Between the lines: Getting real about local real estate
We began the Great Real Estate Adventure-Dilemma (GREAD) back in February.
For me, our new home would be the sixth place I’ve occupied in the past seven years. African herdsman move less often than I do.
Like all naïvely optimistic would-be homeowners, we were sure that we would find several great places to choose from.
The three of us, eighth-grader included, were doing everything right. We’d done our Internet research and made our list of “must-have” and “no-way-Jose” features. We had a real-estate agent who was both a friend and a highly capable professional.
We were starting out early in the buying season. Surely we would get first look at all the hot new properties.
Or so we thought. Turns out that most of the properties on the market were neither hot nor new. Some of them had been sitting out there for more than a year, growing more frigid by the day.
OK, then. Primed by historically low interest rates and an allegedly depressed housing market, we figured there were bargains to be had.
Then we looked a little harder, and gulped.
If there were real estate bargains close to Middlebury, they were well hidden. Or just perfect for people less picky than we were.
Most of the new and ready-to-be-built homes seemed to be at 2006 prices: As if there had been no Great Recession, no collapse in prices, no disaster that turned collateralized debt obligations into horse manure.
As for older homes on the market, their sellers also appeared to believe we were still living in Boom City. Everyone was waiting for that rich New Yorker to show up with an open checkbook.
Prices were so unrealistically high that I came to think people didn’t really want to sell their homes. They just wanted to list them.
I guess everyone thinks her home is the special one, the one gem that will generate demand from multiple buyers.
Probably these people also think they will win the Vermont lottery and immediately retire.
It’s anybody’s guess what things are actually worth these days. Listing prices are so high as to seem concocted over cocktails, so ridiculously out of whack as to invite hilariously lowball offers.
As in any real estate market, certain Addison County towns are perceived to have more cachet than others. Would-be sellers in Cornwall, for example, seem to feel their address automatically adds $150,000 to the price of the place.
We are all, in the words of the Paul Simon song, mistaking value for the price.
Our real estate search became an obsession. This winter when we weren’t sleeping, working or snowboarding, we were tracking new listings online, talking to our Realtor, and out looking at houses.
Old houses. New houses. Model homes. Nineteenth-century farmhouses. Places you could drive a truck through — located on a highway where it sounded like someone actually was driving a truck through them at that very moment.
Planned residential developments. Haphazardly located country homes. Single-story ranch houses with sunken living rooms. Ultra-modern, architect-designed mini-palaces. Everything but mobile homes and hotels.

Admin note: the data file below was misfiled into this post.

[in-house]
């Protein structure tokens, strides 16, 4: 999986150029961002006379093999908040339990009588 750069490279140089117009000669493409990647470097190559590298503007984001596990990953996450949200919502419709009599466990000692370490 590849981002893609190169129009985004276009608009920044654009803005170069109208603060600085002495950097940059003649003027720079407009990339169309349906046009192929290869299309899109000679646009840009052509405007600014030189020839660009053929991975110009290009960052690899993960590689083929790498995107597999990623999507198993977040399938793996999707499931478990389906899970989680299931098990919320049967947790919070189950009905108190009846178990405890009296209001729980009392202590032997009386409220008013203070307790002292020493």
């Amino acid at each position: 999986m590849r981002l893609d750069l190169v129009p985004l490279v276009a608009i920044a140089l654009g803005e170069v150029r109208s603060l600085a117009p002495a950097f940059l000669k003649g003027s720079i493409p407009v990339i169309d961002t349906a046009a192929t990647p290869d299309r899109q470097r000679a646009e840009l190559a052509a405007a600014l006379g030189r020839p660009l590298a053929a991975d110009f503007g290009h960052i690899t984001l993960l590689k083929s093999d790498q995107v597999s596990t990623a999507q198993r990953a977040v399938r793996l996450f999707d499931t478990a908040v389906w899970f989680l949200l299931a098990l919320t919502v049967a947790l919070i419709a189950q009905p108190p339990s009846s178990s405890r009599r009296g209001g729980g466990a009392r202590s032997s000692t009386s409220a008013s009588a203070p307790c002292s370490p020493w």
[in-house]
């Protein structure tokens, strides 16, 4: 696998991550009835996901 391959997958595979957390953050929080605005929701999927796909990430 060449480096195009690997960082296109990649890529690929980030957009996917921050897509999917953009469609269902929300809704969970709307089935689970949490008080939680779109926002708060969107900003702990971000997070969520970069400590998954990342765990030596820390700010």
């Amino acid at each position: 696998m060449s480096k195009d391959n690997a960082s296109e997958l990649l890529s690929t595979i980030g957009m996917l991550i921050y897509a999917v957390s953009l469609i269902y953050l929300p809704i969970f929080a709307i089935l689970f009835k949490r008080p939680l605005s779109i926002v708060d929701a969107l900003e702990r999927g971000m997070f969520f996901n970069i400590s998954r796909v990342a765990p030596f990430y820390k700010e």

We became experts on local real estate websites. I can readily tell you who has the best blog, the finest photos, and the most profusely misleading property descriptions.
Comparing the online photos to the actual house interiors reminded me of what happens on web dating services. The hard-body gym rat turns out to be 50 pounds overweight. The charming, well-lit dining room is in fact darker than Plato’s cave.
But it wouldn’t be fair to put all the blame on unrealistic sellers. We were certainly unrealistic buyers, too.
We dreamed of finding the underpriced place that with TLC and an extra $100,000 could become a showplace. But all those houses have already been turned into showplaces.
We were sure there was raw land with Adirondack views but without huge costs for septic, road, well and utilities. We were going to be, alone among all would-be buyers in Vermont, the only ones to figure out how to build a “Yankee Magazine” prizewinner for $120 a square foot.
And then there were our contrasting tastes. I thought a nicely styled ranch house would be perfect for aging in place. She, on the other hand, dreamed of the real estate equivalent of the neutron bomb — one that would spare the occupants but destroy all ranch houses now in existence.
I wanted to live 60 seconds from the co-op. She seemed ready to move to Port Henry for the right house.
So what did we learn about the state of the local real estate market?
Even though demand for new homes is way down, builders are (unrealistically, in my view) still quoting $200 a square foot for new construction. That means a 1,500-square-foot house costs $300,000 to build. Typical costs for getting a driveway, utilities and water to the site add another $100,000-plus — meaning even a glorified ranch house is going to run at least $400,000 and likely more.
While it’s possible to get an older house for less, buyers who can afford to be a bit discriminating will typically need to pay $350,000 and up if they want to live anywhere near Middlebury, in something that’s not tiny or a tract home.
After three months of looking, we decided that despite our real estate agent’s admirable efforts, the right place wasn’t out there — at least not in a price we could afford without signing away the eighth-grader into a lifetime of indentured servitude.
We’ll be moving into our new rental house in early June.
Gregory Dennis’s column appears here every other Thursday. He has lived in 10.5 places in Middlebury over the years, not counting that time when his girlfriend briefly threw him out and he had to move into his tent. His columns are archived at http://MiddleburyVT.blogspot.com. E-mail him at [email protected].
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